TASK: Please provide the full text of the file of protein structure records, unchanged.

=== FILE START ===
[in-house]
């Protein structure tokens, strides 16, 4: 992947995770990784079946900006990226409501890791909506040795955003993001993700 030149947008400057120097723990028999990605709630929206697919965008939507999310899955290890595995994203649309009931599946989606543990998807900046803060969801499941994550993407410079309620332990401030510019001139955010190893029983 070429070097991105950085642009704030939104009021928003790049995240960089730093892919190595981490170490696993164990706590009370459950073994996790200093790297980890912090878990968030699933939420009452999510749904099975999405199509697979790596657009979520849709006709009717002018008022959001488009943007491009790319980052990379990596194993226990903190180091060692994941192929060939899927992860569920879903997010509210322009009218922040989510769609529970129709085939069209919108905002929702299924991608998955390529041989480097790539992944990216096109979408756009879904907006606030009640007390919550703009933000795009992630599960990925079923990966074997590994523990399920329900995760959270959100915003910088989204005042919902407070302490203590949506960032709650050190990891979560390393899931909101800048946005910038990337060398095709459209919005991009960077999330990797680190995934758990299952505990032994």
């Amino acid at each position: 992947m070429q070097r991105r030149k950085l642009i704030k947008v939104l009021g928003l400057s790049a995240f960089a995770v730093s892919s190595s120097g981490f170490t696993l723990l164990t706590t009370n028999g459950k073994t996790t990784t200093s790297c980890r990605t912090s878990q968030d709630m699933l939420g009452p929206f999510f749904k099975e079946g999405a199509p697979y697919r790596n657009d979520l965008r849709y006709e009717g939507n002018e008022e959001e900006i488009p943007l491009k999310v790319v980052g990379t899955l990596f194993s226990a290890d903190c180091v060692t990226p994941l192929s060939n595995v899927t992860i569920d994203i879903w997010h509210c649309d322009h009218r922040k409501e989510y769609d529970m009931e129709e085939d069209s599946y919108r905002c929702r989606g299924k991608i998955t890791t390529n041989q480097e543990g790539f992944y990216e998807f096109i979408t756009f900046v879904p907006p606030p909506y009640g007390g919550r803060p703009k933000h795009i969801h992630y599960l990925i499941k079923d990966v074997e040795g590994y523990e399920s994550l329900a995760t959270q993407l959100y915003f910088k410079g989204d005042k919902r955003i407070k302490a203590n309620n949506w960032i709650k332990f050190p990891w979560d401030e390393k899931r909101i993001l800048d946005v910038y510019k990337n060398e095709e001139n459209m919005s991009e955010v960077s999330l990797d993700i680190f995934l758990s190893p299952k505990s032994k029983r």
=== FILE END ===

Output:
[in-house]
């Protein structure tokens, strides 16, 4: 992947995770990784079946900006990226409501890791909506040795955003993001993700 030149947008400057120097723990028999990605709630929206697919965008939507999310899955290890595995994203649309009931599946989606543990998807900046803060969801499941994550993407410079309620332990401030510019001139955010190893029983 070429070097991105950085642009704030939104009021928003790049995240960089730093892919190595981490170490696993164990706590009370459950073994996790200093790297980890912090878990968030699933939420009452999510749904099975999405199509697979790596657009979520849709006709009717002018008022959001488009943007491009790319980052990379990596194993226990903190180091060692994941192929060939899927992860569920879903997010509210322009009218922040989510769609529970129709085939069209919108905002929702299924991608998955390529041989480097790539992944990216096109979408756009879904907006606030009640007390919550703009933000795009992630599960990925079923990966074997590994523990399920329900995760959270959100915003910088989204005042919902407070302490203590949506960032709650050190990891979560390393899931909101800048946005910038990337060398095709459209919005991009960077999330990797680190995934758990299952505990032994």
């Amino acid at each position: 992947m070429q070097r991105r030149k950085l642009i704030k947008v939104l009021g928003l400057s790049a995240f960089a995770v730093s892919s190595s120097g981490f170490t696993l723990l164990t706590t009370n028999g459950k073994t996790t990784t200093s790297c980890r990605t912090s878990q968030d709630m699933l939420g009452p929206f999510f749904k099975e079946g999405a199509p697979y697919r790596n657009d979520l965008r849709y006709e009717g939507n002018e008022e959001e900006i488009p943007l491009k999310v790319v980052g990379t899955l990596f194993s226990a290890d903190c180091v060692t990226p994941l192929s060939n595995v899927t992860i569920d994203i879903w997010h509210c649309d322009h009218r922040k409501e989510y769609d529970m009931e129709e085939d069209s599946y919108r905002c929702r989606g299924k991608i998955t890791t390529n041989q480097e543990g790539f992944y990216e998807f096109i979408t756009f900046v879904p907006p606030p909506y009640g007390g919550r803060p703009k933000h795009i969801h992630y599960l990925i499941k079923d990966v074997e040795g590994y523990e399920s994550l329900a995760t959270q993407l959100y915003f910088k410079g989204d005042k919902r955003i407070k302490a203590n309620n949506w960032i709650k332990f050190p990891w979560d401030e390393k899931r909101i993001l800048d946005v910038y510019k990337n060398e095709e001139n459209m919005s991009e955010v960077s999330l990797d993700i680190f995934l758990s190893p299952k505990s032994k029983r």